Link Rot and Charles Dickens like subscriptions
#1  pittendrigh 10-07-2021, 02:27 PM
Charles Dickens made a living--at least in part--by selling serialized stories to 19th century newspapers. Each week said newspaper or magazine would print the next installment of his story. Eager readers bought the magazine in eager anticipation of the next Dickens installment.

Epub could do that. Epub3 includes the ability to use JavaScript making Epub more than just text and images. They are now or at least can be live computer programs.

An appropriately enhanced Epub could query a remote server at each startup, perhaps using an asynchronous query, to find out if an update is available. JavaScript cannot write to the local file system but it could pop up a dialog, asking the current reader if he or she wanted to download a newly enhanced Epub to replace the one they've recently been reading.

The Dickens subscription idea might be a little far-fetched. But a system like the above (asynchronous communication between Epub and remote server) could also be used to solve the generic "link rot" problem inherent with all documents containing links to external resources--of any kind.

Has anyone does this already? Made a live Epub that communicates externally? Behind the scenes?

#2  Quoth 10-07-2021, 03:18 PM
There ARE subscription ebook in episode services. Amazon has one.
Compared with a serial in a magazine or paper you are buying (or getting free on a web site) it's terrible.

Using javascript IN the ebook episode is a bad idea.

There are also tens of thousands of websites with serialised stories, free. It's easy to convert each episode to kindle or epub if you don't want to read in a browser.

Serialised stories still exist on print media. Usually the story is edited and published as a novel later (paper and ebook). The 44 Scotland Street series.

Also your idea doesn't solve link rot. Who ensures the remote server lives forever?

It's best that only front matter and rear matter of an ebook or a paper book has web links. They WILL die.

#3  gmw 10-07-2021, 06:57 PM
Even supposing people want to implement what you suggest, it's not immediately obvious that epub3 is the best solution.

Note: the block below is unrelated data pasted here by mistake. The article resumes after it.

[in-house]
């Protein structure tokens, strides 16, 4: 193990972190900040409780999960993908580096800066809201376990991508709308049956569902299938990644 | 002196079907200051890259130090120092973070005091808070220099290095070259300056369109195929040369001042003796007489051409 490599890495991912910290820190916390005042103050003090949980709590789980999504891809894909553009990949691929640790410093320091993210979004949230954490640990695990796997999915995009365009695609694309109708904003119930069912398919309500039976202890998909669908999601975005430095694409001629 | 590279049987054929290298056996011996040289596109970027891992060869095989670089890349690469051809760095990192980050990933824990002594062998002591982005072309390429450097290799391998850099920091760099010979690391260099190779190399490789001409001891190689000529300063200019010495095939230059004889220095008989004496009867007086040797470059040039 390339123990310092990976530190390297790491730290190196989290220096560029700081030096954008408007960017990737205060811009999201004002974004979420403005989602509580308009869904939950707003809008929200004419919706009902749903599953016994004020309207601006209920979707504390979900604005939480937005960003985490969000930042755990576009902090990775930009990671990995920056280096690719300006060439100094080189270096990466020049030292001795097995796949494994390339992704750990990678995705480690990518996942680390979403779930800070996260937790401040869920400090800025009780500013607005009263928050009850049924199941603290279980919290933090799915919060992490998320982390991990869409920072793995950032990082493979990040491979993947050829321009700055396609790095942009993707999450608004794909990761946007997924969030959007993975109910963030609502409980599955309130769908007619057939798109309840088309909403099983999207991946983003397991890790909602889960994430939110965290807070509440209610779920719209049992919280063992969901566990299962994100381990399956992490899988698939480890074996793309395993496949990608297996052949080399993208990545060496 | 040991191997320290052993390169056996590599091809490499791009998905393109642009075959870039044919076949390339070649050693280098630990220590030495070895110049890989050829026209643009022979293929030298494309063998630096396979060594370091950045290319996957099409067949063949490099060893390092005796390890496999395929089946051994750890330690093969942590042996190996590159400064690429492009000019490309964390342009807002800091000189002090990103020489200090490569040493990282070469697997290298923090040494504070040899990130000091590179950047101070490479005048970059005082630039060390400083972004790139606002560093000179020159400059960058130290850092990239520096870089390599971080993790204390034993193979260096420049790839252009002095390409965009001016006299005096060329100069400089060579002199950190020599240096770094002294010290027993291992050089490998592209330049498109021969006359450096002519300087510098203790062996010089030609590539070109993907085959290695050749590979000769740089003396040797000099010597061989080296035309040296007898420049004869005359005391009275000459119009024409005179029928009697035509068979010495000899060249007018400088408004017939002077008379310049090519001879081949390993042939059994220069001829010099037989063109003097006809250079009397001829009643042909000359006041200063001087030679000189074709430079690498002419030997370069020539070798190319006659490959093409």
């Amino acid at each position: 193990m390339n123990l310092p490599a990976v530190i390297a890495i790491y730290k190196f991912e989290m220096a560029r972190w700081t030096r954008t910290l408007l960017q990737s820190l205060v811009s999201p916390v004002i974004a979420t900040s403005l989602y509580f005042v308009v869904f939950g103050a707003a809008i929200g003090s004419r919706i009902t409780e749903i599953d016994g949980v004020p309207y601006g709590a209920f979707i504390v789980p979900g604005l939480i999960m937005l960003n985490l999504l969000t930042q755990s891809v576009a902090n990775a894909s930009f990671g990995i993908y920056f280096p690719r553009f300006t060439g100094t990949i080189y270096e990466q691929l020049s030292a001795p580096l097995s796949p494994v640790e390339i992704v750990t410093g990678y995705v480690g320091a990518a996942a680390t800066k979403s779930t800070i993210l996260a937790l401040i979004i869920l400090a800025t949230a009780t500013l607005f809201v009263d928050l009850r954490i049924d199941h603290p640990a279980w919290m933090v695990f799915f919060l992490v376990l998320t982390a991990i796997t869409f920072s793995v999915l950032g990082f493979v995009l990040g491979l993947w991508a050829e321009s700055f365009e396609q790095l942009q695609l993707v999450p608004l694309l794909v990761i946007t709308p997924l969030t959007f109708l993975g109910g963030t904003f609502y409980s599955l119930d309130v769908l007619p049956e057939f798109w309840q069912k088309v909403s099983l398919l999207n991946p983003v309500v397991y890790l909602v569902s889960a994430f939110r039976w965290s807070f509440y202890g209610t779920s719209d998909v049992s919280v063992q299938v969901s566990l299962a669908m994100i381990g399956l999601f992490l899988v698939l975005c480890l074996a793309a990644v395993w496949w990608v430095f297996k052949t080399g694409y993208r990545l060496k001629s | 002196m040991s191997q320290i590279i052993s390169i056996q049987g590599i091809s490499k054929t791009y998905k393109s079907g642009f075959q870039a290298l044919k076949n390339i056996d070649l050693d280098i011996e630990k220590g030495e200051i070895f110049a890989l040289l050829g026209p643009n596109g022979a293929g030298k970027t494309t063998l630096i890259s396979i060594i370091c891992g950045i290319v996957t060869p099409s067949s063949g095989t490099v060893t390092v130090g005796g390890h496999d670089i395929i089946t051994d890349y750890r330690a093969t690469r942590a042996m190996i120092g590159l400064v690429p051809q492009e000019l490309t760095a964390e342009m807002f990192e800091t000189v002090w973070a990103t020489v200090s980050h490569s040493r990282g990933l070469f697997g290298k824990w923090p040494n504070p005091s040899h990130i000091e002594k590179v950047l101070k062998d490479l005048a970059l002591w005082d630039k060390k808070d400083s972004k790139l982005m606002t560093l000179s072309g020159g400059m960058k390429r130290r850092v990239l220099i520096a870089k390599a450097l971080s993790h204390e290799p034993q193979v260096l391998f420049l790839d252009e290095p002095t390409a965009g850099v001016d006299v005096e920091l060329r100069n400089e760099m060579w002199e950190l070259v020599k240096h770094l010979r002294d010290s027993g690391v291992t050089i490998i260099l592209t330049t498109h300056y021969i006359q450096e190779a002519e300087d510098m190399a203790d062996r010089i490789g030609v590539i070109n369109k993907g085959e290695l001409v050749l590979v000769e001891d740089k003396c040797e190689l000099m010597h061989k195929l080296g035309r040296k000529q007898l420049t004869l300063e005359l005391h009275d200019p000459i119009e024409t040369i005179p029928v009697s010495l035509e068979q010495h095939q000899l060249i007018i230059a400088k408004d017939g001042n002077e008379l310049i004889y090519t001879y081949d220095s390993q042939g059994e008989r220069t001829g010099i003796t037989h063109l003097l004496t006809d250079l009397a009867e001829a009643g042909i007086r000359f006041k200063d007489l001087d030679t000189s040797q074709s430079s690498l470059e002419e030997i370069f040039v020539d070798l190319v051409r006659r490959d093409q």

To put that another way: If you must maintain an internet connection to serve the content, then why bother with the complexities of epub3? Why not use an app? Or why bother with any local content at all, just use a web page that can be accessed from any browser on any device rather than only to those with an advanced epub reader?

The link-rot thing I see as a misdirection. Anything that requires any sort of external connection is going to experience link-rot. To avoid it the solution is to not require an external connection, and we already have that. And, of course, link-rot is an end user problem, so it's hard to sell solutions to that to content providers. Quite the reverse, the attraction of subscriptions for content providers is that it locks a user into their service.

#4  AlanHK 01-24-2022, 06:49 PM
Quote pittendrigh
Has anyone does this already? Made a live Epub that communicates externally? Behind the scenes?
That seems pretty insecure and dangerous. Probably most reading apps would not allow it, so you'd probably need a custom app. So you might as well just have an app use something like RSS to download new chapters as normal epubs as they appear, like most podcast apps, rather than trying to get the epubs to bootstrap themselves "behind the scenes".

#5  Moonbase59 01-26-2022, 12:50 PM
I’d also recommend RSS and/or OPDS feeds.

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